Roy Hodgson had absolutely no choice to but to resign as soon as the match was over. His four-year tenure as England manager, and a lot of hard work, was reduced to one embarrassing joke. His time in charge of England, and in fact the whole modern history of the national team, will always be remembered for this.

July

Not many players change their public perception at the age of 31 but that is what Cristiano Ronaldo managed at Euro 2016. He has always been a brilliant individual player but in France he achieved something he had never managed before, earning a reputation as a leader and team-man.

Ronaldo was more than just a captain to Portugal, he was a father figure, and he was stretchered off in tears with a knee injury in the final in Paris. But he roared his team on from the technical area and they shocked France in extra-time.

That win gives Ronaldo’s career an extra edge, and an achievement that Lionel Messi has never got with Argentina. It makes him even more of a great than he was before, and worthy of far more admiration.

August

The Premier League had already signed up Guardiola, Mourinho and Antonio Conte, but what it still needed this summer was a superstar player. He arrived in the form of Paul Pogba, back from Juventus to Manchester United for a world-record fee of £89million.

A huge moment for English football, which has been short on top players ever since Ronaldo left for Spain in 2009. But also a huge moment for Manchester United commercially. Pogba is the leading light of the new generation of social media footballers, and his #POGBACK arrival hashtag, and video with rapper Stormzy, were an unavoidable part of the story. In terms of clicks and likes, his fee was paid back very quickly.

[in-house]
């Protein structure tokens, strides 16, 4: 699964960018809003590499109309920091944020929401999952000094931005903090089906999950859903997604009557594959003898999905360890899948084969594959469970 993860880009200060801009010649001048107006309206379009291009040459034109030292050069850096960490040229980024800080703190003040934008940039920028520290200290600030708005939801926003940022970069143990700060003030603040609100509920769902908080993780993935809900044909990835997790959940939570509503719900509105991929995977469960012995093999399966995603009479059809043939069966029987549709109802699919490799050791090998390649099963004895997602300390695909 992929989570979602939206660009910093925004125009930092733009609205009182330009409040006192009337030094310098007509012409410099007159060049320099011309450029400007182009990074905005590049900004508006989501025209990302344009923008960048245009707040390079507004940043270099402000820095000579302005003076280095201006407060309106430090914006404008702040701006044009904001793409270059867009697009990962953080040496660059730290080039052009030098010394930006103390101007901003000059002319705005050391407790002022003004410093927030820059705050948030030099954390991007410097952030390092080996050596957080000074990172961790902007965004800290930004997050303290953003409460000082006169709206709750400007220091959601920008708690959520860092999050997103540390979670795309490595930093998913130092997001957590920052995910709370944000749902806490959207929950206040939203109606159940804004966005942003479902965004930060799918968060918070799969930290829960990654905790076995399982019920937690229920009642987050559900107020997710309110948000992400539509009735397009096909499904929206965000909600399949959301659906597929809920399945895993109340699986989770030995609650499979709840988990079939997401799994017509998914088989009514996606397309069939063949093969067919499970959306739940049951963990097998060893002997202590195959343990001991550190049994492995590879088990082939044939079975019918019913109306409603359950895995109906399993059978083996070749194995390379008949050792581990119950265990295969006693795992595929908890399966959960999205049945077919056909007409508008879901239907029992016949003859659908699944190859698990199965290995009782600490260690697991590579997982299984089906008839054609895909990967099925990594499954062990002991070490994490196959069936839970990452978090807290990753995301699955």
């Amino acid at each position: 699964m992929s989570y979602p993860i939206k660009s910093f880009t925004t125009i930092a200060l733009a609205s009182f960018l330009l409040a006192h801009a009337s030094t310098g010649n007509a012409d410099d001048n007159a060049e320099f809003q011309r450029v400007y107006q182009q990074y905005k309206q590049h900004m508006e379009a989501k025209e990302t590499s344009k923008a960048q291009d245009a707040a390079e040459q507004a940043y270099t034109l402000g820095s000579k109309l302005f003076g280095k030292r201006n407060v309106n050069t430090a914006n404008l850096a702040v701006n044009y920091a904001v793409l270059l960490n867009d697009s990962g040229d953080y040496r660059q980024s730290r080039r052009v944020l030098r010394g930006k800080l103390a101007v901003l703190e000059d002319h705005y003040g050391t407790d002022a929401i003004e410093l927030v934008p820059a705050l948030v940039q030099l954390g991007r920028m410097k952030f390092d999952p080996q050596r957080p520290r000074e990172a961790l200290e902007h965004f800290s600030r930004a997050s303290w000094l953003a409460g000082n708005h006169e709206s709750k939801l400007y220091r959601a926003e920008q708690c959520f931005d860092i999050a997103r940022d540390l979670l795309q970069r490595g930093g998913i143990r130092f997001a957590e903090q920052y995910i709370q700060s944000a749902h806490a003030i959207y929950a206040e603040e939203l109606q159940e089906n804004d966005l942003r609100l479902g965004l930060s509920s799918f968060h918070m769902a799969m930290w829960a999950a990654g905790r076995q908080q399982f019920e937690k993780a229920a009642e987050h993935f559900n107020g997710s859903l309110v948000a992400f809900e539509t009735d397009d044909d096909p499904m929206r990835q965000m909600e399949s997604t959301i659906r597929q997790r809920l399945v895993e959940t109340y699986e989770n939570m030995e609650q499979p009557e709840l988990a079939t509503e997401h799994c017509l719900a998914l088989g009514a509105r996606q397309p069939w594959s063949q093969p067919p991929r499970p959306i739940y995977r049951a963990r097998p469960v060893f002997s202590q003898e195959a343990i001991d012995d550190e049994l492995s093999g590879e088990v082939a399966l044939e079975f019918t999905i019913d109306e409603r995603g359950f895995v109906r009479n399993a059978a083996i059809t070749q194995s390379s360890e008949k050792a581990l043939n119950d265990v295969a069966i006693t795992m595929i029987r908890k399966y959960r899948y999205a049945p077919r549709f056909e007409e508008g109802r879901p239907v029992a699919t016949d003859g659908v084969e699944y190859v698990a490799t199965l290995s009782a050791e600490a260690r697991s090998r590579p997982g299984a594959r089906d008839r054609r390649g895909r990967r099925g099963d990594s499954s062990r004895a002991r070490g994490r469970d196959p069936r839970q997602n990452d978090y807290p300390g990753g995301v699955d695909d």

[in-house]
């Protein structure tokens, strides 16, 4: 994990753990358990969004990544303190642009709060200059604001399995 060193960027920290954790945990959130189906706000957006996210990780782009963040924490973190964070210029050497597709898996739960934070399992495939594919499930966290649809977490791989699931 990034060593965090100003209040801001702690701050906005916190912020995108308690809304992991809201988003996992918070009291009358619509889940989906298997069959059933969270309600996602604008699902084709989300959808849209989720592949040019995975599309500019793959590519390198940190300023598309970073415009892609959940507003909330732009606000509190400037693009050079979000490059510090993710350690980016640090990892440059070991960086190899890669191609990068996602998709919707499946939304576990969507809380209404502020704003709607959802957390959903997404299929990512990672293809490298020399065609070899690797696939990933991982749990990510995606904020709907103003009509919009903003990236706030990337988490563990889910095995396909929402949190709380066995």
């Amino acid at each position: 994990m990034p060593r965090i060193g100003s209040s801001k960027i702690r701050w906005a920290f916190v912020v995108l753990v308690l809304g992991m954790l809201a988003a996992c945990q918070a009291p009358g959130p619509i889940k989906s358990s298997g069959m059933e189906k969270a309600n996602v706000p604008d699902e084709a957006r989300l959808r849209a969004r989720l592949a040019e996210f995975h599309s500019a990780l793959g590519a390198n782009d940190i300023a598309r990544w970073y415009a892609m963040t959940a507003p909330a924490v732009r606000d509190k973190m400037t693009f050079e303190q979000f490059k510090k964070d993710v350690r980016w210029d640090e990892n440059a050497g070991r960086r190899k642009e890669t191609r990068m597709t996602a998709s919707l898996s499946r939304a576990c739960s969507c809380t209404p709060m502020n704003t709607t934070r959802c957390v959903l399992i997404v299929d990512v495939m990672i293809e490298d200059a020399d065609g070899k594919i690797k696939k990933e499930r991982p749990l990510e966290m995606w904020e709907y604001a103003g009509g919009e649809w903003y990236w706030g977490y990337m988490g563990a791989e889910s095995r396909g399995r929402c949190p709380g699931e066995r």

September

Mourinho and Guardiola renewed acquaintances at Old Trafford in September

Three years on from their last meeting, Mourinho and Guardiola locked horns again at Old Trafford on September 10. It says plenty about our obsession with celebrity managers that this was the most anticipated game of the year, with a build-up that no touchline sparks, not that there were any, could ever live up to.

It was Guardiola who came out on top, though, as City picked United apart in the first half, racing into a 2-0 lead and then hanging onto it in a nervy second half to win 2-1. It felt like a potential title marker but in reality another coach would end 2016 the strongest.

October

Sam Allardyce’s farcically brief tenure as England manager ended on 27 September, after one game and one win, and in October Gareth Southgate took over on a temporary basis. It felt like something that had been inevitable for some time, after his long Under-21s tenure, even if the timing and circumstances were a shock.

Southgate’s first job was simply to restore order and normality after the twin shocks of Iceland and the Allardyce sting. His first two matches, a 2-0 win over Malta on 8 October and a 0-0 in Slovenia three days later, were footballing non-events. All England could seriously hope for, though, was a long steady calm run after a traumatic few months.

November

Andy Woodward, who by coming forward to reveal he was a victim of sexual abuse, inspired others to tell their story 

Football was rocked in November by revelations about abuse of teenage boys by coaches in the 1970s and 1980s.

The protected, hierarchical, deferential world of youth football was shown to be as rife with corruption as any another major British institution of the time. And it took the remarkable bravery of the victims, as well some brilliant journalism, starting in mid-November, to shine a light on the dark past of our game.

December

For all the attention on Guardiola, Mourinho and Jurgen Klopp, it was another manager who found the right balance the fastest as this season got serious. Antonio Conte had just seen his side get shredded by Arsenal when he decided to switch to a 3-4-3 system like one that he had used in Italy.

It led to a remarkable sequence of 11 consecutive wins which propelled Chelsea from looking like a team in need of major surgery into this season’s likeliest champions. Even if Chelsea do not win the title, it is a remarkable feat of management, just one year after Mourinho was sacked with Chelsea in meltdown from top to bottom.